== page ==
Background: We compared 24-hour waist-worn accelerometer wear time characteristics of 9-11 year old children in the International Study of Childhood Obesity, Lifestyle and the Environment (ISCOLE) to similarly aged U.S. children providing waking-hours waist-worn accelerometer data in the 2003-2006 National Health and Nutrition Examination Survey (NHANES). Methods: Valid cases were defined as having >= 4 days with >= 10 hours of waking wear time in a 24-hour period, including one weekend day. Previously published algorithms for extracting total sleep episode time from 24-hour accelerometer data and for identifying wear time (in both the 24-hour and waking-hours protocols) were applied. The number of valid days obtained and a ratio (percent) of valid cases to the number of participants originally wearing an accelerometer were computed for both ISCOLE and NHANES. Given the two surveys' discrepant sampling designs, wear time (minutes/day, hours/day) from U.S. ISCOLE was compared to NHANES using a meta-analytic approach. Wear time for the 11 additional countries participating in ISCOLE were graphically compared with NHANES. Results: 491 U.S. ISCOLE children (9.92 +/- 0.03 years of age [M +/- SE]) and 586 NHANES children (10.43 +/- 0.04 years of age) were deemed valid cases. The ratio of valid cases to the number of participants originally wearing an accelerometer was 76.7% in U.S. ISCOLE and 62.6% in NHANES. Wear time averaged 1357.0 +/- 4.2 minutes per 24-hour day in ISCOLE. Waking wear time was 884.4 +/- 2.2 minutes/day for U.S. ISCOLE children and 822.6 +/- 4.3 minutes/day in NHANES children (difference = 61.8 minutes/day, p <0.001). Wear time characteristics were consistently higher in all ISCOLE study sites compared to the NHANES protocol. Conclusions: A 24-hour waist-worn accelerometry protocol implemented in U.S. children produced 22.6 out of 24 hours of possible wear time, and 61.8 more minutes/day of waking wear time than a similarly implemented and processed waking wear time waist-worn accelerometry protocol. Consistent results were obtained internationally. The 24-hour protocol may produce an important increase in wear time compliance that also provides an opportunity to study the total sleep episode time separate and distinct from physical activity and sedentary time detected during waking-hours.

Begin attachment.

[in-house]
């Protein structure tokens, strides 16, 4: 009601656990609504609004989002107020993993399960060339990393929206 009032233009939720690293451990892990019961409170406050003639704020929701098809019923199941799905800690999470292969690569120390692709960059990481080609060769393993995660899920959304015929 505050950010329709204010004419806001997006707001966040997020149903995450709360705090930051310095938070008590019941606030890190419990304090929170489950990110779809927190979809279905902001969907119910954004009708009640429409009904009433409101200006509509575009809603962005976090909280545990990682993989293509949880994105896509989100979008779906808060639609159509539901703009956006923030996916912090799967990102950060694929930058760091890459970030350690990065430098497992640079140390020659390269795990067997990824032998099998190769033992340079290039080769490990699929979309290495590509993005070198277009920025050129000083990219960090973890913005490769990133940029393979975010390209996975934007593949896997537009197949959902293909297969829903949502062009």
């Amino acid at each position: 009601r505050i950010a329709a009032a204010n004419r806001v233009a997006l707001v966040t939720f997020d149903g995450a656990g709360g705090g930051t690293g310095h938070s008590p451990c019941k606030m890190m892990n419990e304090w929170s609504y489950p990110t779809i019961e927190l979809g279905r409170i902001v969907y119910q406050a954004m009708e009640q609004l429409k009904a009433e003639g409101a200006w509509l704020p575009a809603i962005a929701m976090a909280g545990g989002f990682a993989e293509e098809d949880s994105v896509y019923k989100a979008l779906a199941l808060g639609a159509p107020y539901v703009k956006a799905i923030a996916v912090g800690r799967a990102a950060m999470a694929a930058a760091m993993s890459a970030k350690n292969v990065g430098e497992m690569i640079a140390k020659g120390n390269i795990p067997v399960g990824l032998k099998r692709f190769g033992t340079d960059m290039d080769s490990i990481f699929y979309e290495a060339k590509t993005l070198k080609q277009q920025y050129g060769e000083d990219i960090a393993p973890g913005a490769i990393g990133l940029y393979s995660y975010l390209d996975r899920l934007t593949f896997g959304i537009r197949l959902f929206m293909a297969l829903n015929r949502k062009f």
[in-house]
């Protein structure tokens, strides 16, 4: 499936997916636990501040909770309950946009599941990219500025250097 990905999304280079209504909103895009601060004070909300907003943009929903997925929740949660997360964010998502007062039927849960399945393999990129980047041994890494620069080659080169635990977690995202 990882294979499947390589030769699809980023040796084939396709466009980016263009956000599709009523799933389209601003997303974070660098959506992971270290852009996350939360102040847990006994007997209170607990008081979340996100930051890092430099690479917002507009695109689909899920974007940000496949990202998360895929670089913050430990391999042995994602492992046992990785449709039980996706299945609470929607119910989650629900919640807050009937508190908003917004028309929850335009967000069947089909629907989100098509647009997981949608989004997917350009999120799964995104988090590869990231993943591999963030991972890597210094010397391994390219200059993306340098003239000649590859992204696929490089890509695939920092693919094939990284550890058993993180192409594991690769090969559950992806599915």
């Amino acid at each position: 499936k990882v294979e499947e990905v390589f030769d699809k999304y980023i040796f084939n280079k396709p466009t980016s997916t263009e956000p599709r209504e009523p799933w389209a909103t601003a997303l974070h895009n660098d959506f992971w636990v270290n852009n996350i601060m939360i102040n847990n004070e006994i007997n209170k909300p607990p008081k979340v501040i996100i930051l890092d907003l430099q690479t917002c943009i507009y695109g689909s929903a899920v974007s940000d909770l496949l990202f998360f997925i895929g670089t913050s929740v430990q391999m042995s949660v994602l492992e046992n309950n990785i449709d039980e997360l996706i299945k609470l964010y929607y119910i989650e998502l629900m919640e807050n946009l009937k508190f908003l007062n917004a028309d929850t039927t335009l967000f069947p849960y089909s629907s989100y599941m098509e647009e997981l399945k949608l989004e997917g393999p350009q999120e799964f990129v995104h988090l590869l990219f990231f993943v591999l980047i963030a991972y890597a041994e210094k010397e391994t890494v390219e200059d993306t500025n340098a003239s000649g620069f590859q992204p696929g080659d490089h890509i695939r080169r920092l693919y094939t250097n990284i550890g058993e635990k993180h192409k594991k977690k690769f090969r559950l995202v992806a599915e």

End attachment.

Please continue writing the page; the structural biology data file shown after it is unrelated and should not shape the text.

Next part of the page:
• Vehkavaara, Satu; Tuomaala, Anna-Kaisa (2020)
    Säännöllisen liikunnan on osoitettu parantavan insuliiniherkkyyttä ja vaikuttavan edullisesti sydän- ja verisuonitautiriskiin. Siksi insuliininpuutosdiabetesta sairastaville suositellaan liikunnan harrastamista. Hypoglykemia on tavallisin liikuntaan liittyvä haittavaikutus, ja etenkin sen pelko voi estää liikunnan harrastamista. Insuliininpuutosdiabeteksen hyvä omahoito mahdollistaa hyvän hoitotasapainon vaihtuvissa arkipäivän tilanteissa, kuten liikunnan yhteydessä. Tämä kuitenkin edellyttää, että insuliininpuutosdiabetesta sairastava ymmärtää eri liikuntamuotojen sekä liikunnan intensiivisyyden ja keston vaikutukset oman elimistönsä reaktioihin ja ennen kaikkea verenglukoosiarvoihinsa. Jatkuva glukoosisensorointi yhdessä kehittyvän insuliinipumpputeknologian ja entistä fysiologisempien insuliinien myötä auttaa insuliininpuutosdiabetesta sairastavan omahoitoa myös liikunnan aikana merkittävästi.
  • Kaartinen, Sara; Aaltonen, Sari; Korhonen, Tellervo; Latvala, Antti; Mikkelsson, Marja; Kujala, Urho M.; Kaprio, Jaakko (2019)